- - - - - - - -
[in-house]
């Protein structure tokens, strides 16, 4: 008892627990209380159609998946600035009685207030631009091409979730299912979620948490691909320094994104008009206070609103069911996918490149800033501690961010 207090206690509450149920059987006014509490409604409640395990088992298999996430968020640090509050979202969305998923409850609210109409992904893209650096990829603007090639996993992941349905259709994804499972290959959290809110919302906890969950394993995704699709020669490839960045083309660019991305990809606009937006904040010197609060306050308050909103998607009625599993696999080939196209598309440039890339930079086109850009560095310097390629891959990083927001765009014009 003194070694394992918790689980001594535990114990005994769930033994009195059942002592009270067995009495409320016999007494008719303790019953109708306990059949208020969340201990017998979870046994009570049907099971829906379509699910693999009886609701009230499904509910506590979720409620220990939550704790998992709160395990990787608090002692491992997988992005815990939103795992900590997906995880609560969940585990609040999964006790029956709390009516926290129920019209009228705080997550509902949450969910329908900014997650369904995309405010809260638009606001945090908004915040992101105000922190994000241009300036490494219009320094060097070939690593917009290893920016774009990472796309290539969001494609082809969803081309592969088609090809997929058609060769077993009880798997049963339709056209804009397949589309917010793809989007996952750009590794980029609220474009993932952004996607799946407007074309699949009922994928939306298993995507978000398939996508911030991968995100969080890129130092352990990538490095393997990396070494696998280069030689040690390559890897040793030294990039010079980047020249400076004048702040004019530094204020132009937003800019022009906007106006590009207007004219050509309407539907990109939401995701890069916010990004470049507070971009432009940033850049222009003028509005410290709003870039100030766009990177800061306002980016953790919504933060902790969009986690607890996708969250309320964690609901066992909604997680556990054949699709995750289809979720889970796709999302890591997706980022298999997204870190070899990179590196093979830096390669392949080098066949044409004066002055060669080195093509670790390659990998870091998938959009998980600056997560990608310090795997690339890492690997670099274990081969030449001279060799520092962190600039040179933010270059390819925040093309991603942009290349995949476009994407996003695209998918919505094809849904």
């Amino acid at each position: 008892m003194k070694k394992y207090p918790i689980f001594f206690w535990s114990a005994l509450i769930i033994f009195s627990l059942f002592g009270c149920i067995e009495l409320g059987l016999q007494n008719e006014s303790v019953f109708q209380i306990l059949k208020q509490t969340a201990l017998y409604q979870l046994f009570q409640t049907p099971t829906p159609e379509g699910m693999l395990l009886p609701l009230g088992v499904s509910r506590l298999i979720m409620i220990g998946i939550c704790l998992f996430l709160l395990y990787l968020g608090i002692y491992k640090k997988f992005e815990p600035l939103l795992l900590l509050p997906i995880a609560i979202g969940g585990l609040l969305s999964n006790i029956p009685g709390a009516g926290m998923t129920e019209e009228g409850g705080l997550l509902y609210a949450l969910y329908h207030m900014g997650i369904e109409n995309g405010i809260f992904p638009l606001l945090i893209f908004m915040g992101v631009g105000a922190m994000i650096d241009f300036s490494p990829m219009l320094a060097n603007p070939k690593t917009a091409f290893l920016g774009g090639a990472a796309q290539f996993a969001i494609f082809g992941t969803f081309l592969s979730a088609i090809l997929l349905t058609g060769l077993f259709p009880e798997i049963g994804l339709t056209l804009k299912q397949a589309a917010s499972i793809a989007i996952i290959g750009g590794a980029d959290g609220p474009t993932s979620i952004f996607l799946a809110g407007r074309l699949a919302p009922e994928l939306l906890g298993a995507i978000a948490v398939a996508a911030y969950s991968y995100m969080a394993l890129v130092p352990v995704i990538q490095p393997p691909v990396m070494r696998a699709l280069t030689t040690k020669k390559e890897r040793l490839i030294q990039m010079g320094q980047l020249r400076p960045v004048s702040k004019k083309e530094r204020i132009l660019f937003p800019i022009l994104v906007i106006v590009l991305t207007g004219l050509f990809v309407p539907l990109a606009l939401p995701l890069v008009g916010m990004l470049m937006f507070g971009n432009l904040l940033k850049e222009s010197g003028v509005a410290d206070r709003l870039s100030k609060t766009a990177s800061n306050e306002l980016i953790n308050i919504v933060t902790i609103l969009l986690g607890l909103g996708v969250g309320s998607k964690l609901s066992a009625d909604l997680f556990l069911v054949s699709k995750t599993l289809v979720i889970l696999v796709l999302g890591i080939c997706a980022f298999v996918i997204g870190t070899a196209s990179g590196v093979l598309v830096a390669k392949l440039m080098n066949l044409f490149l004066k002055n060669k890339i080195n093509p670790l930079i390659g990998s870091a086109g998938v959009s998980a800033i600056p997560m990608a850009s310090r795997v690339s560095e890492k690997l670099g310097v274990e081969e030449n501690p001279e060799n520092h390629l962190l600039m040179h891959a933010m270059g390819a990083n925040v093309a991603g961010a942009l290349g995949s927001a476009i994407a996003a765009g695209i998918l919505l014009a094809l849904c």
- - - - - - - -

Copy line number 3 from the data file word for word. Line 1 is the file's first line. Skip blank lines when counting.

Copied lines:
């Amino acid at each position: 008892m003194k070694k394992y207090p918790i689980f001594f206690w535990s114990a005994l509450i769930i033994f009195s627990l059942f002592g009270c149920i067995e009495l409320g059987l016999q007494n008719e006014s303790v019953f109708q209380i306990l059949k208020q509490t969340a201990l017998y409604q979870l046994f009570q409640t049907p099971t829906p159609e379509g699910m693999l395990l009886p609701l009230g088992v499904s509910r506590l298999i979720m409620i220990g998946i939550c704790l998992f996430l709160l395990y990787l968020g608090i002692y491992k640090k997988f992005e815990p600035l939103l795992l900590l509050p997906i995880a609560i979202g969940g585990l609040l969305s999964n006790i029956p009685g709390a009516g926290m998923t129920e019209e009228g409850g705080l997550l509902y609210a949450l969910y329908h207030m900014g997650i369904e109409n995309g405010i809260f992904p638009l606001l945090i893209f908004m915040g992101v631009g105000a922190m994000i650096d241009f300036s490494p990829m219009l320094a060097n603007p070939k690593t917009a091409f290893l920016g774009g090639a990472a796309q290539f996993a969001i494609f082809g992941t969803f081309l592969s979730a088609i090809l997929l349905t058609g060769l077993f259709p009880e798997i049963g994804l339709t056209l804009k299912q397949a589309a917010s499972i793809a989007i996952i290959g750009g590794a980029d959290g609220p474009t993932s979620i952004f996607l799946a809110g407007r074309l699949a919302p009922e994928l939306l906890g298993a995507i978000a948490v398939a996508a911030y969950s991968y995100m969080a394993l890129v130092p352990v995704i990538q490095p393997p691909v990396m070494r696998a699709l280069t030689t040690k020669k390559e890897r040793l490839i030294q990039m010079g320094q980047l020249r400076p960045v004048s702040k004019k083309e530094r204020i132009l660019f937003p800019i022009l994104v906007i106006v590009l991305t207007g004219l050509f990809v309407p539907l990109a606009l939401p995701l890069v008009g916010m990004l470049m937006f507070g971009n432009l904040l940033k850049e222009s010197g003028v509005a410290d206070r709003l870039s100030k609060t766009a990177s800061n306050e306002l980016i953790n308050i919504v933060t902790i609103l969009l986690g607890l909103g996708v969250g309320s998607k964690l609901s066992a009625d909604l997680f556990l069911v054949s699709k995750t599993l289809v979720i889970l696999v796709l999302g890591i080939c997706a980022f298999v996918i997204g870190t070899a196209s990179g590196v093979l598309v830096a390669k392949l440039m080098n066949l044409f490149l004066k002055n060669k890339i080195n093509p670790l930079i390659g990998s870091a086109g998938v959009s998980a800033i600056p997560m990608a850009s310090r795997v690339s560095e890492k690997l670099g310097v274990e081969e030449n501690p001279e060799n520092h390629l962190l600039m040179h891959a933010m270059g390819a990083n925040v093309a991603g961010a942009l290349g995949s927001a476009i994407a996003a765009g695209i998918l919505l014009a094809l849904c």